William Cellini, once known as The King of Clout for the vast
influence he wielded in Illinois politics for decades, had no direct
dealings with the impeached ex-governor -- never talking on the
phone or holding meetings with him, attorney Dan Webb told jurors.
"Cellini never personally knew Blagojevich," he said.
Cellini, a 76-year-old Republican from Springfield, is accused of
conspiring to shake down the Oscar-winning producer of "Million
Dollar Baby" for a $1.5 million campaign contribution to Blagojevich
-- though prosecutors don't claim any direct involvement by
Blagojevich, a Chicago Democrat.
Cellini's is the last in a series of trials that grew out of a
decade-long investigation of Blagojevich, who was convicted of
multiple corruption counts earlier this year, including trying to
sell or trade President Barack Obama's old Senate seat.
Before resuming his opening statement Thursday morning, Webb
bitterly complained to presiding Judge James Zagel about a Cellini
nickname prosecutors mentioned in their opening remarks to jurors:
the pope of Illinois politics.
The moniker was inappropriate, Webb said, and all part of a push by
prosecutors to suggest to the jury that Cellini became rich
primarily from his state connections and not because of his business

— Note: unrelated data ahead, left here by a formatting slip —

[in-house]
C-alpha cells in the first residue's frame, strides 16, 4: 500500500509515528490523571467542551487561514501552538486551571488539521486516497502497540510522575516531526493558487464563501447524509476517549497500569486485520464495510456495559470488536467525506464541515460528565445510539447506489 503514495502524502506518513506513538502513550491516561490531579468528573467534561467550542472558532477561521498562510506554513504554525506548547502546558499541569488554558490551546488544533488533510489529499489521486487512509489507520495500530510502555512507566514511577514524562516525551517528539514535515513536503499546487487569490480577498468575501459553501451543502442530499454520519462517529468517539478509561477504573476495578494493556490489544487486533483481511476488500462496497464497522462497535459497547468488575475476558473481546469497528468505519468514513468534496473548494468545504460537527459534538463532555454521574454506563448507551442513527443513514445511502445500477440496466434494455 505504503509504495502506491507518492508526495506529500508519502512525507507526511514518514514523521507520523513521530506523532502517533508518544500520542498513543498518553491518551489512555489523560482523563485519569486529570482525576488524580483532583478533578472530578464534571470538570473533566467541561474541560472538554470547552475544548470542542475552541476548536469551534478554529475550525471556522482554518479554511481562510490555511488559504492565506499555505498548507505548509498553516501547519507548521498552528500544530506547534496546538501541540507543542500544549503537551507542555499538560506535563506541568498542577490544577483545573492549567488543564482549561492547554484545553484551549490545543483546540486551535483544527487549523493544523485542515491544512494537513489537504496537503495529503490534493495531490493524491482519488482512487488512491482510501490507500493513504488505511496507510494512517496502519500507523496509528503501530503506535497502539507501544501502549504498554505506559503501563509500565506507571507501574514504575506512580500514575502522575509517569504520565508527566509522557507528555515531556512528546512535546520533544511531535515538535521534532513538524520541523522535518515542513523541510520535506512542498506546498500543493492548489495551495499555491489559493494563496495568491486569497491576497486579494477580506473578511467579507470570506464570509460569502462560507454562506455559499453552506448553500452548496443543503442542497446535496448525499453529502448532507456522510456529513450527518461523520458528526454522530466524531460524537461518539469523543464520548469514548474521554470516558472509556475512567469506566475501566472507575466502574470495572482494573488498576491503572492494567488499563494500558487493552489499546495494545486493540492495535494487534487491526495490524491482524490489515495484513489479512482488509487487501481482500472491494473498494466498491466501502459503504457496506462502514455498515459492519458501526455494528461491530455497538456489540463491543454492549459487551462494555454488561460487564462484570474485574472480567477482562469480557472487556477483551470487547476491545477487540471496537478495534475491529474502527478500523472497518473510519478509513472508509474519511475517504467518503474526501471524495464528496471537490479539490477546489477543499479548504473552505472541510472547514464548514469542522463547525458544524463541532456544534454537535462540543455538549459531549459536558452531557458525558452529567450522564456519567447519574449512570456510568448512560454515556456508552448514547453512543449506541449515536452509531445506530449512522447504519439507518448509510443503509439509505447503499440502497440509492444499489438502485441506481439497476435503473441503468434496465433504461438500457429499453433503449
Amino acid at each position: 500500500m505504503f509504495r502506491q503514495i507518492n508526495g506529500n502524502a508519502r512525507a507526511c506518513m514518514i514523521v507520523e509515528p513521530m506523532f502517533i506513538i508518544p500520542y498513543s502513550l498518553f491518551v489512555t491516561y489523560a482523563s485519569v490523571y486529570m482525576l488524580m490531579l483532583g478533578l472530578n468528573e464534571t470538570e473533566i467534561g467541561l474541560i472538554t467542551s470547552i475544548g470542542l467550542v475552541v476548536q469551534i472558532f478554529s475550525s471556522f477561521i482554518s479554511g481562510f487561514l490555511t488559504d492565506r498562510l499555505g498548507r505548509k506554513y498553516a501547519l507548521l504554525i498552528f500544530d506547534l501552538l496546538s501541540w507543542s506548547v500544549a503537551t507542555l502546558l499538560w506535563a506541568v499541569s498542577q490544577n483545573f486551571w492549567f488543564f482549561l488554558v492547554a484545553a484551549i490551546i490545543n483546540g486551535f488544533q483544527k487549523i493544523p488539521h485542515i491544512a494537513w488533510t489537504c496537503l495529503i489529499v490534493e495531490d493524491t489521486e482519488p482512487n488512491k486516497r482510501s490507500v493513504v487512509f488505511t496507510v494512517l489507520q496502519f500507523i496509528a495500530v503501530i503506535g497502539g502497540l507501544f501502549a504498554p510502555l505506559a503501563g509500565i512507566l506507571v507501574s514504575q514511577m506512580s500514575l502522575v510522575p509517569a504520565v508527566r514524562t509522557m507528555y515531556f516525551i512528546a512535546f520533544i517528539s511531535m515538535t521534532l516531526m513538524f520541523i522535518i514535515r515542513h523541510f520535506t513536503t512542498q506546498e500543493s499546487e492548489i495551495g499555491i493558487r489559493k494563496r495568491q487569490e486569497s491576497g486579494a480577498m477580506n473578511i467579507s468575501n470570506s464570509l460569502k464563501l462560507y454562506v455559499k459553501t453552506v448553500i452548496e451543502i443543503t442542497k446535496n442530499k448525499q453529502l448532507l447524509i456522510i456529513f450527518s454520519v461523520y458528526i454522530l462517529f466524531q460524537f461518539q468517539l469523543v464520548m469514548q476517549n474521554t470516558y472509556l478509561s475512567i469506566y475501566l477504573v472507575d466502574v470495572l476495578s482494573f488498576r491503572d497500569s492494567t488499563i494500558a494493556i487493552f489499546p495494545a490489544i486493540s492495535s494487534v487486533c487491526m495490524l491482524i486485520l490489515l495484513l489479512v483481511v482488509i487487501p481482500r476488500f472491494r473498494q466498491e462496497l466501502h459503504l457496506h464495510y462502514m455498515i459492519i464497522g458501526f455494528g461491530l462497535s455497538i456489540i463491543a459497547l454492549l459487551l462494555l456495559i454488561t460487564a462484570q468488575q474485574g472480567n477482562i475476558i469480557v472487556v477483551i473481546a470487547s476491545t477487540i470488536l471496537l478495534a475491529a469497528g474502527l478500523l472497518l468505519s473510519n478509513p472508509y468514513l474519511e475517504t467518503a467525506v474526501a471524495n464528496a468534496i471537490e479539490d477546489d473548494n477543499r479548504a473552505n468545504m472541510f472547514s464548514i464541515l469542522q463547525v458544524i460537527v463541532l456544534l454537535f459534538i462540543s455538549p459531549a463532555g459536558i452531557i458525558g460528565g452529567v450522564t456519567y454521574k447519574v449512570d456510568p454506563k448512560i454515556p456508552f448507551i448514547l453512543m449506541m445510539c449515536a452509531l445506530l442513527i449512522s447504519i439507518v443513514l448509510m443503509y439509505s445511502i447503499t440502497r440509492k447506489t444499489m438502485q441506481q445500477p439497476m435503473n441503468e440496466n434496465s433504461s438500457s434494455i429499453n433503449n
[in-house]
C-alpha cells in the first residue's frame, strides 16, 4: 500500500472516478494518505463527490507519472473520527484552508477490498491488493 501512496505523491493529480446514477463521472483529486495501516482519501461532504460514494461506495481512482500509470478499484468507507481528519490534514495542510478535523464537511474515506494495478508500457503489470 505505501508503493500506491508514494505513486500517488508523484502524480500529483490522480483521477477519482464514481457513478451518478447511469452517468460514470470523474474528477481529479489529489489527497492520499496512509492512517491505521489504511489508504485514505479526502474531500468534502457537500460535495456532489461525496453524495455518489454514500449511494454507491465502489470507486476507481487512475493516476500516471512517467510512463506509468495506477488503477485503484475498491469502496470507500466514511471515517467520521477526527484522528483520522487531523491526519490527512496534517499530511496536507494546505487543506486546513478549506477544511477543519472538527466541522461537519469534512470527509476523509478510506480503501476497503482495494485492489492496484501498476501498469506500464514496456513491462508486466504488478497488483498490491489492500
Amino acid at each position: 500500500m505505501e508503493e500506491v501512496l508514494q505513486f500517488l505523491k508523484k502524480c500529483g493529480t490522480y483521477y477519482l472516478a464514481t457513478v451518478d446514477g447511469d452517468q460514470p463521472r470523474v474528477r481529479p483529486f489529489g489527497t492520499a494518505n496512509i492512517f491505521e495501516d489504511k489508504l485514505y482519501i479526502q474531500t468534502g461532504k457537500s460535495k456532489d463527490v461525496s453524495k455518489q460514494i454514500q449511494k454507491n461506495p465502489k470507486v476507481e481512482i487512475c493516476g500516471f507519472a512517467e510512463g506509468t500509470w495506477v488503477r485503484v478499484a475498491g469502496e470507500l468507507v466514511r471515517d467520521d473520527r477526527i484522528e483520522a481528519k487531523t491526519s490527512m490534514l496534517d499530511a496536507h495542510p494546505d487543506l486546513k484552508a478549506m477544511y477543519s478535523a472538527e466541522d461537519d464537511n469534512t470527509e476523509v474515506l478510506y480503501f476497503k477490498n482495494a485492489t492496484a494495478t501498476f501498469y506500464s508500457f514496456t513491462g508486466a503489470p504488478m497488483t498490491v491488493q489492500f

"This is a huge issue," Webb boomed, referring to the judge's
pretrial ruling that the defense can't try to argue that business
skill accounted for Cellini's wealth. "For me to be handicapped ...
is unfair and wrong."
Zagel rejected Webb's request to broach the topic once jurors came
into the courtroom, saying whether Cellini was or wasn't good at
business was irrelevant to the shakedown allegation.
After Webb concluded his opening, prosecutors called their first
witness: a former executive director of the $30 billion Illinois
Teachers' Retirement System, Keith Bozarth.
say Cellini conspired with Blagojevich insiders Tony Rezko and Chris
Kelly and former state board member Stuart Levine to squeeze movie
executive Thomas Rosenberg for a contribution by threatening his
investment company with the loss of $220 million in state money from
the pension system unless he made the donation.
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Bozarth, who has not been accused of wrongdoing, offered an overview
of how the pension system operated and recounted how Cellini came to meet him
around early 1999 to complain. Cellini complained that Bozarth seemed to have a
bias against investing in real estate, in which Cellini had an interest.
A second witness, Marvin Traylor Jr., who works for the Illinois
Asphalt Paving Association, also testified. Since 1973 Cellini has
been executive director of the Springfield-based association that
helps advocate on behalf of highway contractors.
Traylor described Cellini's depth of knowledge in the workings of
the state and his frequent political fundraising.
"My boss, he's a good, wise man," Traylor said.
In his opening statement Wednesday, prosecutor Greg Deis told jurors
Cellini's influence in the pension system was so great that he could
at times dictate how much of its money certain companies should
receive -- even though Cellini held no position at the agency.
Cellini, who is free on a $1 million bond, has pleaded not guilty to
the charges, which include attempted extortion.
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